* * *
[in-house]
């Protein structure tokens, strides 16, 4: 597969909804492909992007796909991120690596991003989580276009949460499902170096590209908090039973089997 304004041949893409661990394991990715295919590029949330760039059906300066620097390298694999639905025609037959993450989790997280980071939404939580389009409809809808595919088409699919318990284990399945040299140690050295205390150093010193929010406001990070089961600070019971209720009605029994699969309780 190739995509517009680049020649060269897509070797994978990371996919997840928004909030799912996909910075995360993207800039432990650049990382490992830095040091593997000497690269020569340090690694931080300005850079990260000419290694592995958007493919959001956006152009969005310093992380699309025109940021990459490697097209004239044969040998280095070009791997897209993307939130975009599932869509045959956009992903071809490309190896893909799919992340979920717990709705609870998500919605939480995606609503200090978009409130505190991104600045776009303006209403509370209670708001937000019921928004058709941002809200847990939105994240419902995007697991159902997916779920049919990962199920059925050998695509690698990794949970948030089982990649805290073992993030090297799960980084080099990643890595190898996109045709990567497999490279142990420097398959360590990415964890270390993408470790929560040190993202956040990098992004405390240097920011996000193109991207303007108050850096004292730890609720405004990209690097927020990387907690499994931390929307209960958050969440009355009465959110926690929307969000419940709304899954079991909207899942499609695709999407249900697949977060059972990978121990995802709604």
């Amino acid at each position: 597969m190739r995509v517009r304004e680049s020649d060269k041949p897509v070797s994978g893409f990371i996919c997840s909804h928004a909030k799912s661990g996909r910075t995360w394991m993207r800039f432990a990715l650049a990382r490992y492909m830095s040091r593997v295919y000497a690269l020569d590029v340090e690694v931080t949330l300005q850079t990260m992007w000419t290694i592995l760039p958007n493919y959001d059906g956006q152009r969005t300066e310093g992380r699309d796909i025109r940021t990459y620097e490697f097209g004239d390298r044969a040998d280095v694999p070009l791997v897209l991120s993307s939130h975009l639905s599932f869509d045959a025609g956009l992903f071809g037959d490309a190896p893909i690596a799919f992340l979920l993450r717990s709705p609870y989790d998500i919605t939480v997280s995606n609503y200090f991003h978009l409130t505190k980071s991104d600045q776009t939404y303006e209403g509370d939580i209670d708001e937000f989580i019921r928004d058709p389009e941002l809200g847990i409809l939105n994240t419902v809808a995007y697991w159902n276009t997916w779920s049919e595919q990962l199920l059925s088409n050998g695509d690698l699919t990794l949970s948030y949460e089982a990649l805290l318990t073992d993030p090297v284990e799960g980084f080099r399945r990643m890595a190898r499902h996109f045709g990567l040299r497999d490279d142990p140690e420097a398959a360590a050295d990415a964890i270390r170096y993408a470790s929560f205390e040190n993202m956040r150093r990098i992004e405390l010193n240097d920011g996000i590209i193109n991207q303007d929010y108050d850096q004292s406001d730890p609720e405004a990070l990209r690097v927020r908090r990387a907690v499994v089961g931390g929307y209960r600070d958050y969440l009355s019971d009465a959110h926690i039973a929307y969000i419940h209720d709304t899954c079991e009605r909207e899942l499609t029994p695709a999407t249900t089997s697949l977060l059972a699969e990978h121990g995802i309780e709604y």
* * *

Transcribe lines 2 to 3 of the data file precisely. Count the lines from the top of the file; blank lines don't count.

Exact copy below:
């Protein structure tokens, strides 16, 4: 597969909804492909992007796909991120690596991003989580276009949460499902170096590209908090039973089997 304004041949893409661990394991990715295919590029949330760039059906300066620097390298694999639905025609037959993450989790997280980071939404939580389009409809809808595919088409699919318990284990399945040299140690050295205390150093010193929010406001990070089961600070019971209720009605029994699969309780 190739995509517009680049020649060269897509070797994978990371996919997840928004909030799912996909910075995360993207800039432990650049990382490992830095040091593997000497690269020569340090690694931080300005850079990260000419290694592995958007493919959001956006152009969005310093992380699309025109940021990459490697097209004239044969040998280095070009791997897209993307939130975009599932869509045959956009992903071809490309190896893909799919992340979920717990709705609870998500919605939480995606609503200090978009409130505190991104600045776009303006209403509370209670708001937000019921928004058709941002809200847990939105994240419902995007697991159902997916779920049919990962199920059925050998695509690698990794949970948030089982990649805290073992993030090297799960980084080099990643890595190898996109045709990567497999490279142990420097398959360590990415964890270390993408470790929560040190993202956040990098992004405390240097920011996000193109991207303007108050850096004292730890609720405004990209690097927020990387907690499994931390929307209960958050969440009355009465959110926690929307969000419940709304899954079991909207899942499609695709999407249900697949977060059972990978121990995802709604």
């Amino acid at each position: 597969m190739r995509v517009r304004e680049s020649d060269k041949p897509v070797s994978g893409f990371i996919c997840s909804h928004a909030k799912s661990g996909r910075t995360w394991m993207r800039f432990a990715l650049a990382r490992y492909m830095s040091r593997v295919y000497a690269l020569d590029v340090e690694v931080t949330l300005q850079t990260m992007w000419t290694i592995l760039p958007n493919y959001d059906g956006q152009r969005t300066e310093g992380r699309d796909i025109r940021t990459y620097e490697f097209g004239d390298r044969a040998d280095v694999p070009l791997v897209l991120s993307s939130h975009l639905s599932f869509d045959a025609g956009l992903f071809g037959d490309a190896p893909i690596a799919f992340l979920l993450r717990s709705p609870y989790d998500i919605t939480v997280s995606n609503y200090f991003h978009l409130t505190k980071s991104d600045q776009t939404y303006e209403g509370d939580i209670d708001e937000f989580i019921r928004d058709p389009e941002l809200g847990i409809l939105n994240t419902v809808a995007y697991w159902n276009t997916w779920s049919e595919q990962l199920l059925s088409n050998g695509d690698l699919t990794l949970s948030y949460e089982a990649l805290l318990t073992d993030p090297v284990e799960g980084f080099r399945r990643m890595a190898r499902h996109f045709g990567l040299r497999d490279d142990p140690e420097a398959a360590a050295d990415a964890i270390r170096y993408a470790s929560f205390e040190n993202m956040r150093r990098i992004e405390l010193n240097d920011g996000i590209i193109n991207q303007d929010y108050d850096q004292s406001d730890p609720e405004a990070l990209r690097v927020r908090r990387a907690v499994v089961g931390g929307y209960r600070d958050y969440l009355s019971d009465a959110h926690i039973a929307y969000i419940h209720d709304t899954c079991e009605r909207e899942l499609t029994p695709a999407t249900t089997s697949l977060l059972a699969e990978h121990g995802i309780e709604y």